Is Your Equine Massage Therapist Really Qualified?

November 18, 2017

In this age of the internet, we have so many great opportunities to learn new things. It is a tremendous resource that I rely on constantly for personal and professional knowledge, networking, and coaching.  I love that I can purchase a book or a training program and have access to it 24-7-365.  The internet is really a wonderful tool when used responsibly.

 

The down side is that many 'professionals' are relying on getting 100% of their education and training through the internet.  This may be entirely practical, efficient, and effective for some topics and skill development.  But I believe it poses a danger that every consumer and responsible animal owner should be aware of.

 

There are several programs currently being offered on the internet that allow students to 'become certified' in animal massage, cranio-sacral therapy, and a variety of other hands-on modalities without ever having a live teacher personally review and inspect their work.

 

Would you go to a dentist, chiropractor or massage therapist if you knew their only training was online, and they had never been professionally supervised in person by a knowledgeable instructor?  No! Of course not.  There are just some things that must be taught and learned through live, in person education!  

 

The problem with learning a hands-on modality through the internet is there is no one present to verify that the technique is being executed correctly. There is no instructor observing the response of the tissue and the response of the animal.  There is no immediate feedback for the student. The student is basically working in an feedback vacuum, and cannot appreciate the subtleties that a live instructor can impart.

 

Hand-on work requires great attention, awareness, and sensitivity.  These skills cannot be taught or learned through a computer.  They must be taught in the traditional way - with an instructor who can observe the student and the client and can provide feedback and corrections where necessary. 

 

When I am teaching massage students equine massage I often have them demonstrate on my body the amount of pressure they are using on the horse. This helps me know whether they understand the techniques and whether they have adequately sensitive palpation skills. None of this can be conveyed meaningfully through a computer terminal.

 

If an animal owner wants to purchase an online course to learn techniques for their personal use with their own animals, that is their prerogative and choice. In my opinion it still poses some risk, but it is not a risk to the public since the individual is applying this training for personal use only.  

 

The danger of working with an equine massage therapist with limited education or experience is that they don't know what they don't know.  When I am working live with students, I have the opportunity to verify their comprehension by asking questions. I watch their skill levels and understanding develop and deepen with practice. They have the opportunity to ask  questions based on in-the-moment observations and experiences.  None of this is possible through distance learning.  This means that a therapist trained through the internet cannot possibly have the same depth of training, understanding and skill as one who has received live, in-person training and all of the feedback that happens within that relationship.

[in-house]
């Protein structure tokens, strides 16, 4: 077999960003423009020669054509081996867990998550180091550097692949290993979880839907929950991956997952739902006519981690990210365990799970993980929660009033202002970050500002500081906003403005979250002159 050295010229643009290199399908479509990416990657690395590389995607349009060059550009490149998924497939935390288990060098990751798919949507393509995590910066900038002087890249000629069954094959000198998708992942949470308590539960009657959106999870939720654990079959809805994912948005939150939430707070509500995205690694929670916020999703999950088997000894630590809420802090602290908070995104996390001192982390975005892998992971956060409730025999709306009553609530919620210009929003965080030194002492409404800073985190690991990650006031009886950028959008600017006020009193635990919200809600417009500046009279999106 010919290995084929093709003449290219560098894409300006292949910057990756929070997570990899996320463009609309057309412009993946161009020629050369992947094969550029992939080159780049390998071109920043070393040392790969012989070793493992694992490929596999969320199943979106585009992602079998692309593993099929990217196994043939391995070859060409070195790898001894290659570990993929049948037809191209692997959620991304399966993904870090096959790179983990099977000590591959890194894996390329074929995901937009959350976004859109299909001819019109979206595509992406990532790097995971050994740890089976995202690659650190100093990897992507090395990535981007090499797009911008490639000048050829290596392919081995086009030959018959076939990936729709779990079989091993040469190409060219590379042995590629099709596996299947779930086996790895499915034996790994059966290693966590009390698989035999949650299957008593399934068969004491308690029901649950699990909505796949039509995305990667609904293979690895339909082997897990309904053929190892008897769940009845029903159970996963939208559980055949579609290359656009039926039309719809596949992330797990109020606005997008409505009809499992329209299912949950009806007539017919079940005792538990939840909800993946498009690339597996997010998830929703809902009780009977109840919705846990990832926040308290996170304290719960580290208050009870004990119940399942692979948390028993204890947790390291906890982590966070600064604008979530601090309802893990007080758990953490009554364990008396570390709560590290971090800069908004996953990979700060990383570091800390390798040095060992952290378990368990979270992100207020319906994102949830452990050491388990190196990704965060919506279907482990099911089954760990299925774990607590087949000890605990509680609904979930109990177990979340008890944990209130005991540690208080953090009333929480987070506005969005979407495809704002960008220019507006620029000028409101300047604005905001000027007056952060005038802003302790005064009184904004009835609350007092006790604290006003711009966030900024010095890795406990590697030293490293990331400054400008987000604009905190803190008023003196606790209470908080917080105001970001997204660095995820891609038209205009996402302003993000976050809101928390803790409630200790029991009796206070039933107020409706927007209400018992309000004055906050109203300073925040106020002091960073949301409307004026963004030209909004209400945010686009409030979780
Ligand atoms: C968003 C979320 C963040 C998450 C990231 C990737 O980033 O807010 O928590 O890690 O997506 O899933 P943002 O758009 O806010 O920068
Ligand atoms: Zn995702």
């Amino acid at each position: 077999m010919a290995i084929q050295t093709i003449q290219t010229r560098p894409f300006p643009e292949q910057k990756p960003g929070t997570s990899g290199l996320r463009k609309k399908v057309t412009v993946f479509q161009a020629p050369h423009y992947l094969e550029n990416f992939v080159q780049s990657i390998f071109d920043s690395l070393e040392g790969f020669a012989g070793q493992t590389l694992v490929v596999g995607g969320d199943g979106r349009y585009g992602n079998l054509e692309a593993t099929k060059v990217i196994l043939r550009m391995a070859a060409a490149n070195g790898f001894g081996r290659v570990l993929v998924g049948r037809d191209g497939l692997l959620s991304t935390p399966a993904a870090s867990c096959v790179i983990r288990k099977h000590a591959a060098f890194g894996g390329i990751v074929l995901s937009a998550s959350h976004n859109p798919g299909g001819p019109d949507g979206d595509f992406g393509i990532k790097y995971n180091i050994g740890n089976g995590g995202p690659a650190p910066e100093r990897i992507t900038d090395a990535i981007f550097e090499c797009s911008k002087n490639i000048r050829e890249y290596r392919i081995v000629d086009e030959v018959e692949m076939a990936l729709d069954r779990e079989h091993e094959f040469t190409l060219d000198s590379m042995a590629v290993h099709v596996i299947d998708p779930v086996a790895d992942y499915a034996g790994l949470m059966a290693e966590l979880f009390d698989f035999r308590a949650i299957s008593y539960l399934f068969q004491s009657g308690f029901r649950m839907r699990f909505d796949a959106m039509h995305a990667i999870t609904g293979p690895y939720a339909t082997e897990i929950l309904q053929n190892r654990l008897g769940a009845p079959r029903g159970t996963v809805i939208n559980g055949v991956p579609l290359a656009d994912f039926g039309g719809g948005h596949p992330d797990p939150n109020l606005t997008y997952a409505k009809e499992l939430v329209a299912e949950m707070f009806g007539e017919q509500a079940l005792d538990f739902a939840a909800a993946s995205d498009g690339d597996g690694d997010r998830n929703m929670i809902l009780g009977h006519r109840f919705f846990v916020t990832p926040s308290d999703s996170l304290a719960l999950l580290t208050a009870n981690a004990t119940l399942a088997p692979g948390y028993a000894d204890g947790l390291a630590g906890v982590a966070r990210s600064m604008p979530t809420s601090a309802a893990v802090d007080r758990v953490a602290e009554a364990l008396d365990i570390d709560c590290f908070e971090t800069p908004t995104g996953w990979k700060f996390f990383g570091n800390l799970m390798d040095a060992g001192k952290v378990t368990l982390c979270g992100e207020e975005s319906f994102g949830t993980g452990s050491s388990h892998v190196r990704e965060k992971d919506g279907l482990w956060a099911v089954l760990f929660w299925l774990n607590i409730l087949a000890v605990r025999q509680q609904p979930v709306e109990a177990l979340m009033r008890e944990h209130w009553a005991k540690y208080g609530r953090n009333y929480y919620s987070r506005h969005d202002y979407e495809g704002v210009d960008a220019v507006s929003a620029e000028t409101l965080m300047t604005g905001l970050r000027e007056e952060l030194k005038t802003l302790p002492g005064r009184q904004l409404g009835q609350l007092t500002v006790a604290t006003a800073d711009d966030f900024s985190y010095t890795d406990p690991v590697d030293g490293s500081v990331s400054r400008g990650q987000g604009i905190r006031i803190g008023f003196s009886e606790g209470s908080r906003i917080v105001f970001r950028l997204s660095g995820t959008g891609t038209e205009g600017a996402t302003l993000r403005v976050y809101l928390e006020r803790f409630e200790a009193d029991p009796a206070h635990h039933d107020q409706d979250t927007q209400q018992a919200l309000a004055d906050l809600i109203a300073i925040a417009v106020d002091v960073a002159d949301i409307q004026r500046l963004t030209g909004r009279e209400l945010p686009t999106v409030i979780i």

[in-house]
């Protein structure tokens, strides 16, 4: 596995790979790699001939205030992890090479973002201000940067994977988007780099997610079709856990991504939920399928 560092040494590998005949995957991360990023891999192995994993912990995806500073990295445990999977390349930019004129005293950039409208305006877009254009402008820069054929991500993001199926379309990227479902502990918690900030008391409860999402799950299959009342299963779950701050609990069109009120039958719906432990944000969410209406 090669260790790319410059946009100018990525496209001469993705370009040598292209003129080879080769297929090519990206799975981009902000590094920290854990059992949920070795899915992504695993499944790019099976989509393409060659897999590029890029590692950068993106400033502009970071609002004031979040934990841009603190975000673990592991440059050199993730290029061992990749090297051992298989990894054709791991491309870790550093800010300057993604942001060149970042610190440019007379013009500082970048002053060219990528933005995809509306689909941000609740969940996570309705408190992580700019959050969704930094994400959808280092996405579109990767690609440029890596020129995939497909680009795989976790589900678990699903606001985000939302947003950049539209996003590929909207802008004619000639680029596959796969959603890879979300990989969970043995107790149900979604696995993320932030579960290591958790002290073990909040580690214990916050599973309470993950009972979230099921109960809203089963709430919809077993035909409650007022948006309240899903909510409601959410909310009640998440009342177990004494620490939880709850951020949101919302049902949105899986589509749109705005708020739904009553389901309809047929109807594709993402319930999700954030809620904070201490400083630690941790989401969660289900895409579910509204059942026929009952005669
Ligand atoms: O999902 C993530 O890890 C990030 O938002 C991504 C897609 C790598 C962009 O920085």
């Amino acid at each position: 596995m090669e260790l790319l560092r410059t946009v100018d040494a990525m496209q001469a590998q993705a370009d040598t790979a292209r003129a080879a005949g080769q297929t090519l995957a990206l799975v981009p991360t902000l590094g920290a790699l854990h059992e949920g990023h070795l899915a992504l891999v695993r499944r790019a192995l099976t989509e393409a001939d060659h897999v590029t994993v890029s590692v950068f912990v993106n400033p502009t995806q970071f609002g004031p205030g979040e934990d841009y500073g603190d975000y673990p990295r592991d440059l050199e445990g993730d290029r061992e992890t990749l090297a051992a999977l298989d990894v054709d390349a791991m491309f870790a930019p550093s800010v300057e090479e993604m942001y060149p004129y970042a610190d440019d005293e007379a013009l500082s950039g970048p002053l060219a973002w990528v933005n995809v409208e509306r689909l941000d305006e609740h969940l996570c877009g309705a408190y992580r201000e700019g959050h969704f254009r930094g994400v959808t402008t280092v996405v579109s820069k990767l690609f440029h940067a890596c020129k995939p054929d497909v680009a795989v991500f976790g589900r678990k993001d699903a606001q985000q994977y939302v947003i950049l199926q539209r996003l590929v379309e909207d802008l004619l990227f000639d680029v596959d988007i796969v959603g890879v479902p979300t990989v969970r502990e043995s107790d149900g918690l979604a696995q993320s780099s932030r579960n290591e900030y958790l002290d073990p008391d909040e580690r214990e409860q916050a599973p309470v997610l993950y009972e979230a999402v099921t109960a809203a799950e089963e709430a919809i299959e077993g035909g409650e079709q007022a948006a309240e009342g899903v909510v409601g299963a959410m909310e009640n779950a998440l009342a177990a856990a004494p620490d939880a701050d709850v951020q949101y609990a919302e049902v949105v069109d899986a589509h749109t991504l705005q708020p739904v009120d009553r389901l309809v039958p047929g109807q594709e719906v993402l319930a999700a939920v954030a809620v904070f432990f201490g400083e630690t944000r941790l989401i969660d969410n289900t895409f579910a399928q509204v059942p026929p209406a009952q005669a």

Next let's talk about 'certification'.  There is a lot of confusion out there.  A school can grant students a diploma or a certificate of completion.  A certificate of completion IS NOT A CERTIFICATION.  Certification usually comes from an independent, third party agency or national board that has a strict standard of educational and technical excellence.  In the human massage profession for instance, there is a national certification board and there are professional industry associations, none of which are directly affiliated with any school. These independent third party organizations require qualified applicants to submit to a level of professional scrutiny before bestowing the moniker of 'certified'. The certification process usually requires the following from the applicant:  proof of graduation from a licensed school, transcripts, proof of license, proof of insurance, a personal background check, passing grades on standardized industry tests, proof of continuing education, and so forth.

In rare cases there are some educational providers who offer certification which goes well beyond merely attending a seminar or course.  Certification always requires the applicant to demonstrate a high standard of knowledge in a range of related topics and to demonstrate technical competency through a practical (hands-on) examination as well as written examinations. These schools that offer certifications are frequently post-graduate programs where the students begin the curriculum as licensed health care professionals. 

 

Laws regarding animal / equine massage vary from state to state.  It is a good idea to investigate your state's laws on animal / equine massage and other complementary  or alternative care modalities. The most important thing you can do however, is thoroughly research your prospective care provider.  Ask specifically whether their training was live, in person training or whether they purchased a course online and submitted a video to 'graduate'.  

 

Please see my other article entitled Choosing the Right Horse Massage Professional - Ask the Right Questions! to learn more about this important topic. 

 

It is your right to ask and to know what your are paying for! 

 

 

 

 

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